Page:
I have commented on the fact that we can use Latvia to gain some insight into what might now happen to Greece and my main article on this was on the . In December 2008 Latvia called in the IMF because of her fiscal and balance of payments problems and agreed an austerity plan with the IMF. I quote some details below from an article on this at that time from the Latvia Economy Watch. They may look rather familiar.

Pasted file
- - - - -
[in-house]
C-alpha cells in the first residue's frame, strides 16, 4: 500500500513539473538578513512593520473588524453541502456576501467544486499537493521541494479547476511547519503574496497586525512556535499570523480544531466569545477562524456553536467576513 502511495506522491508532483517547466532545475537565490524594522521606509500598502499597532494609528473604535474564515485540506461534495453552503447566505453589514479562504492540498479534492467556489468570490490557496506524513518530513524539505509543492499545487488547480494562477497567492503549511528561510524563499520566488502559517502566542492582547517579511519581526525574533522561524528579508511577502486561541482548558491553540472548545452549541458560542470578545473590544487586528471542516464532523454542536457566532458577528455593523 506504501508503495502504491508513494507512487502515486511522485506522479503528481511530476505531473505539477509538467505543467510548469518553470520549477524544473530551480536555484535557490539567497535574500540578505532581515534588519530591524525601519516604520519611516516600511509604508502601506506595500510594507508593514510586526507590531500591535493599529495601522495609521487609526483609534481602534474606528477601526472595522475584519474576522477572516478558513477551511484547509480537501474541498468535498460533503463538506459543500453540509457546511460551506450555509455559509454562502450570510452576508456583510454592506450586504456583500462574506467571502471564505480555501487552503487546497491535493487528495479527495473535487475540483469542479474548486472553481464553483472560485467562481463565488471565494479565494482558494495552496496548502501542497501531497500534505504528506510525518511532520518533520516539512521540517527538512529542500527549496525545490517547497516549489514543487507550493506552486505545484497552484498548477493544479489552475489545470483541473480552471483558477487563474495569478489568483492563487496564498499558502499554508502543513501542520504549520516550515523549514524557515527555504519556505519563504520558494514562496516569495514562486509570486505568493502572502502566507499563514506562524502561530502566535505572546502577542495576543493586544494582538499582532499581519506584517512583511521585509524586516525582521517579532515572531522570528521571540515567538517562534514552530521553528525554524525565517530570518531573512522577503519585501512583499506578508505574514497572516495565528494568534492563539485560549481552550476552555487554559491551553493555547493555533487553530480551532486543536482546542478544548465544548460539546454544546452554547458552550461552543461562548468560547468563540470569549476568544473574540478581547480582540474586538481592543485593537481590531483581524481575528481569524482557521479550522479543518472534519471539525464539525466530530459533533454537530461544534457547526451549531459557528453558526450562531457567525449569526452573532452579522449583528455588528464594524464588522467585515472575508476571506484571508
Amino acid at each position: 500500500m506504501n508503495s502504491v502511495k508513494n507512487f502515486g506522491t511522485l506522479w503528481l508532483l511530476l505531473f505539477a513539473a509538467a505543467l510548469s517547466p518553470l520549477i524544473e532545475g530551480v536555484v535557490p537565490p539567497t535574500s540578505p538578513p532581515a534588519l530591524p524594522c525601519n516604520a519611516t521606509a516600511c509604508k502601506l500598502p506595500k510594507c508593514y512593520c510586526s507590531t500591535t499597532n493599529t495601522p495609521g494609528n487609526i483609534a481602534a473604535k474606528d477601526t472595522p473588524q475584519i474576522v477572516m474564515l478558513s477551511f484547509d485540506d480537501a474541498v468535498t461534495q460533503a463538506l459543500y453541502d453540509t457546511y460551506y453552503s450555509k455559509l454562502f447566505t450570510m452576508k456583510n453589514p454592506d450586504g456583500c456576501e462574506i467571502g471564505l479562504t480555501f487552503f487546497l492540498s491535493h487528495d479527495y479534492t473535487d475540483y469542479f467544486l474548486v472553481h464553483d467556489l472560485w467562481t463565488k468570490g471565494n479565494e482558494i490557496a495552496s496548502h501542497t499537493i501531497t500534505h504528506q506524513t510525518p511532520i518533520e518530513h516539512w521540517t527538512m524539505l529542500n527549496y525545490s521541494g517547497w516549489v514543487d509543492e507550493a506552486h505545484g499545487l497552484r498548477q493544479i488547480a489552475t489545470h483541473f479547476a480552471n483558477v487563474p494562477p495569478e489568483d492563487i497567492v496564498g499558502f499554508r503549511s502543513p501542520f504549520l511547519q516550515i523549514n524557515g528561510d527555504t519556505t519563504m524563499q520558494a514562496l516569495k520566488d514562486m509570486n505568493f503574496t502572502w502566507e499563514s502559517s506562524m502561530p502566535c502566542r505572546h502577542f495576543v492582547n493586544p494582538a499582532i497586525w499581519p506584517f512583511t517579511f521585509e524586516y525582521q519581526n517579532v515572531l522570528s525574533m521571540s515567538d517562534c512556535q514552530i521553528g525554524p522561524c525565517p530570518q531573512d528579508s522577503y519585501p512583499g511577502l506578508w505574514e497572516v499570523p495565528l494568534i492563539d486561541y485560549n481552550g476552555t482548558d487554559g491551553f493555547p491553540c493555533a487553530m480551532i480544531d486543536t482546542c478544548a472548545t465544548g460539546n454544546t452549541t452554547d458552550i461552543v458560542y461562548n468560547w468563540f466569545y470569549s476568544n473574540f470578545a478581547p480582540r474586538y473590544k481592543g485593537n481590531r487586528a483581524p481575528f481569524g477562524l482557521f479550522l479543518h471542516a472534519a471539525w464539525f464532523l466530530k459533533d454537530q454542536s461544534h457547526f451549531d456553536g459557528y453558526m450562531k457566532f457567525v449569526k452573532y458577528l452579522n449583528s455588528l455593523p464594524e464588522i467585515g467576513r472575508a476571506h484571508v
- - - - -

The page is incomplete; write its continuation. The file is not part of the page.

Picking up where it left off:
In return for the loan the IMF have agreed a “strong package of policy measures” with the Latvian government and these will involve sharp cuts in public sector salaries, and a tight control on Latvian fiscal policy. The IMF have insisted on a substantial tightening of fiscal policy: the government is aiming for a headline fiscal deficit of less that 5 percent of GDP in 2009 (compared with an anticipated deficit of 12 percent of GDP in the absence of new measures) – to be reduced to 3% in 2010 (thus the Latvian economy will face not only tight effective monetary policy in 2010 – via the peg – but also a less accommodating fiscal environment, frankly it is hard to see where the stimulus to economic activity is going to come from here) . Structural reforms and wage reductions will also be implemented, led by the public sector, and VAT will be increased, all with the longer term objective of further strengthening Latvian competitiveness and facilitating the external adjustment. The problem is really how the Latvian population are going to eke it out in the shorter term.